Whitey — Chapter 3
Over the next few days, I was working at the bar and drinking in the kind of cycle that doesn’t engender good relations with one’s partner, because when you finally appear at home, you’re generally disgusting or temperamental. I would just stay at the bar after work, drinking until I just couldn’t any more, and then I’d hop on the night tram, trying to keep my eyes open, and finally get into bed beside Sara shivering for all sorts of reasons when she was all warm and sleepy and smelly and generally unhappy to be disturbed. I couldn’t help but notice the sleeping pills on the dresser. I thought that was a sign that our relations had sunk to the the level of parents waiting for their children to move out so that they can divorce.
It was Friday evening when I broached the topic of the party with Sara.
‘Oh, are you coming to this house party tomorrow?’
‘Rachel told me about it. Whose house is it?’
‘This Genevieve girl who was at the gig last week.’
‘Is she cool?’
‘Yeah, she seems alright. Anyways, I wanted something to do before we go dance.’
‘I’m not going to a club tomorrow. Not a chance. I told you, I’m going to spend Sunday at my father’s.’
‘You said you wanted to, Sara.’
‘That’s because people were listening. I don’t want your friends to see me as this miserable old hexe who doesn’t do anything.’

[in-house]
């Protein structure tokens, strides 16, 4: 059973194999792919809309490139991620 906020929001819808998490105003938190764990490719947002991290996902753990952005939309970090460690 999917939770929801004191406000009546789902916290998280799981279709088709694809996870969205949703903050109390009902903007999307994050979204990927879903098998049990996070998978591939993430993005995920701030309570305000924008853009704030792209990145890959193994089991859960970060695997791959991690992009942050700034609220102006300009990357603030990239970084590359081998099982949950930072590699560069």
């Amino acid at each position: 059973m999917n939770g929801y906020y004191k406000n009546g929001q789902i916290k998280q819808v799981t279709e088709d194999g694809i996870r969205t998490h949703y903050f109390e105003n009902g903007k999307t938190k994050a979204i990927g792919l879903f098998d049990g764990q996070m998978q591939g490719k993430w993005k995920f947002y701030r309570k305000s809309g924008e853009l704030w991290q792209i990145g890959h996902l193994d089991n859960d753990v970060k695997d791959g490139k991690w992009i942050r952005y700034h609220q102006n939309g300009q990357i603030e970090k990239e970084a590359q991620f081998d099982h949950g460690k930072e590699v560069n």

‘God forbid,’ I said.
Ten hours later, Saturday rolled through my shadeless bedroom window too bright, too cold and too loud for me to be able to get out of bed. I tried to get back to sleep but Sara had started cleaning things noisily and this after a rational debate about the sharing of the chores which fell to me (as my employment was part-time and therefore I had time to spare maintaining the flat) and why was I always so unreasonable?
I like to think that I am reasonable, but the fact remains that I can only clean the apartment to her exacting standards if I have some debt to pay or some work to do, something that I can avoid thinking about through ritual cleaning. Perhaps I like to paint Sara in a bad light to justify what happened with Gen, but she was genuinely quite grumpy and unhappy and seemed to take a sadistic pleasure in pointing out my failings. Hers was a campaign to help me climb out of my dead-end life and into being the kind of motivated father-figure partner that she wanted. I just wanted to stay working at a bar until I could work it out on my own, nothing more.
I felt awful from the previous night; physically and morally sick. I pulled on yesterday’s clothes and, leaving the apartment without warning, went to the supermarket so I could make breakfast. The supermarket was dizzying, bright lights and American pop music and shuffling, judgmental elderly women eyeing me contemptously over the vegetable display. I felt the pressure of being expected home imminently as though I’d left the gas on. As I uselessly went back and forth, back and forth, trying to compose my thoughts for even five minutes to be able to imagine the meal I’d make for Sara, I worried that I’d be so late home that Sara would have left the house hungry, and I was tempted to look up something off the internet and make some last-minute, half-hearted attempt at impressing her. As I picked up a box of eggs, I thought: No, she doesn’t deserve it and wouldn’t appreciate it.